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[pct-l] Emergency logging without public review upheld
- Subject: [pct-l] Emergency logging without public review upheld
- From: Brick Robbins <email@example.com>
- Date: Thu, 03 Sep 1998 10:01:16 -0700
Emergency logging without public review upheld
By Bob Egelko ASSOCIATED PRESS
September 3, 1998
SAN FRANCISCO -- Loggers with financial emergencies will be allowed to cut trees for up to four months, with state approval but without public review, under an appellate ruling that became final yesterday.
The state Supreme Court denied a hearing sought by Santa Cruz County, which argued that only fire hazards and other health or safety emergencies should exempt loggers from having to file formal timber harvest plans for public inspection.
Justices Stanley Mosk and Joyce Kennard voted to review the case, with four votes needed for review by the seven-member court.
The appellate ruling upholding the exemption, issued in June, now becomes binding on trial courts statewide.
The regulations were passed by the state Board of Forestry in 1981. They allow a logger, with state approval, to conduct immediate operations for up to 120 days to avoid a previously unexpected financial loss. The logger must declare that the operation was previously unavailable and will be feasible only for a short time.
The logging must follow some environmental standards, keeping heavy equipment off steep slopes and unstable areas, avoiding protected species and restocking vegetation disturbed by the operation.
But Santa Cruz County said the exemption has been used increasingly in recent years to sidestep reviews by the public and local agencies that are supposed to protect the public interest.
"We're concerned that it is a loophole and that the way it's written it is susceptible to abuse," county counsel Dwight Herr said after the appellate ruling.
Although state Department of Forestry approval is required for a financial exemption, the regulations require approval as long as the logger's self-certification of eligibility is complete, Herr said.
But Christopher Rooney, executive officer of the Board of Forestry, said exemptions are not common and are not granted for every claim of financial losses.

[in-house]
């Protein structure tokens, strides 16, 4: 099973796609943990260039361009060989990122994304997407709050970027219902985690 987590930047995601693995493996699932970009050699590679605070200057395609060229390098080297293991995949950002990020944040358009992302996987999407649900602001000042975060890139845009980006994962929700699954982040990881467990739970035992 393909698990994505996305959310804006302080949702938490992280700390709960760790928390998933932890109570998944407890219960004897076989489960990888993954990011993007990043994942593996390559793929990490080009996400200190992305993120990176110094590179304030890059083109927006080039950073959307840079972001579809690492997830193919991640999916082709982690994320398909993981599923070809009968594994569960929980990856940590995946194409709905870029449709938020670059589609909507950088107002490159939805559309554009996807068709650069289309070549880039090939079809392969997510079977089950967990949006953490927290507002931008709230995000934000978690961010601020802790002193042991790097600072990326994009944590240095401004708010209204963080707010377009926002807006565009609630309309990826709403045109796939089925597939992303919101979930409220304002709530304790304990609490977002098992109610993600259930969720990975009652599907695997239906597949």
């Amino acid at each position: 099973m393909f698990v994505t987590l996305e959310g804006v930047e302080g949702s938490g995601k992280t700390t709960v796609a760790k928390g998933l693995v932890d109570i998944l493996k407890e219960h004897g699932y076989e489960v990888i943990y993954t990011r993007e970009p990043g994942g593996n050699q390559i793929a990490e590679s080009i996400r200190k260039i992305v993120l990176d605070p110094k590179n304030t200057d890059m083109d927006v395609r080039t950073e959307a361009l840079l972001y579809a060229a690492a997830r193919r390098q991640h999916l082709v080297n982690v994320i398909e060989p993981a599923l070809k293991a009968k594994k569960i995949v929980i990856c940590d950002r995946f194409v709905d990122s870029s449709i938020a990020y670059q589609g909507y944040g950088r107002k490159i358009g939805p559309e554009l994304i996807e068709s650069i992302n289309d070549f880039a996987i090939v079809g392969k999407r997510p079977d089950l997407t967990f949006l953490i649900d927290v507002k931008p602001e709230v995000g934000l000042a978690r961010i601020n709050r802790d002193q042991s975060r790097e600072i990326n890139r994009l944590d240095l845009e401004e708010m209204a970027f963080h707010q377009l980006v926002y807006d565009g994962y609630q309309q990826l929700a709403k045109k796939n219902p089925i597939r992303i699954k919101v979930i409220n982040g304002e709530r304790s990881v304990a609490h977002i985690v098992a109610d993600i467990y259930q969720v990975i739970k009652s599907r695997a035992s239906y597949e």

The case involved a financial exemption granted to Roger A. Burch to build a 1,000-foot logging road in the Coast Range summit area. Burch applied to the state at the end of September 1995, saying his contractual right to build the road would end five weeks later and he could not complete a timber harvest plan by then.
He got state authorization the same day, built the road in two weeks and later submitted and won approval for a logging plan.
Santa Cruz County sued in August 1996, saying Burch's emergency was self-created by the contract he had negotiated and did not justify an exemption.
The county did not challenge Burch's road, which was already built, but contended that the exemption for financial emergencies was unauthorized by state law.
San Francisco Superior Court Judge William Cahill disagreed and was upheld by the 1st District Court of Appeal.
The court noted that the 1973 law that requires timber harvest plans for logging operations contains an exemption for emergencies. Emergencies are to be "defined by the Board (of Forestry) and may include, but are not limited to," the need to remove dead, damaged or infected timber, the law states.
That language is "the broadest possible grant of legitimate powers to an administrative agency" and was intended to let the board define the scope of emergencies that would bypass normal review, said Justice Ignacio Ruvolo in the 3-0 ruling.
The case is County of Santa Cruz vs. California State Board of Forestry, S071972.
Copyright 1998 Union-Tribune Publishing Co.
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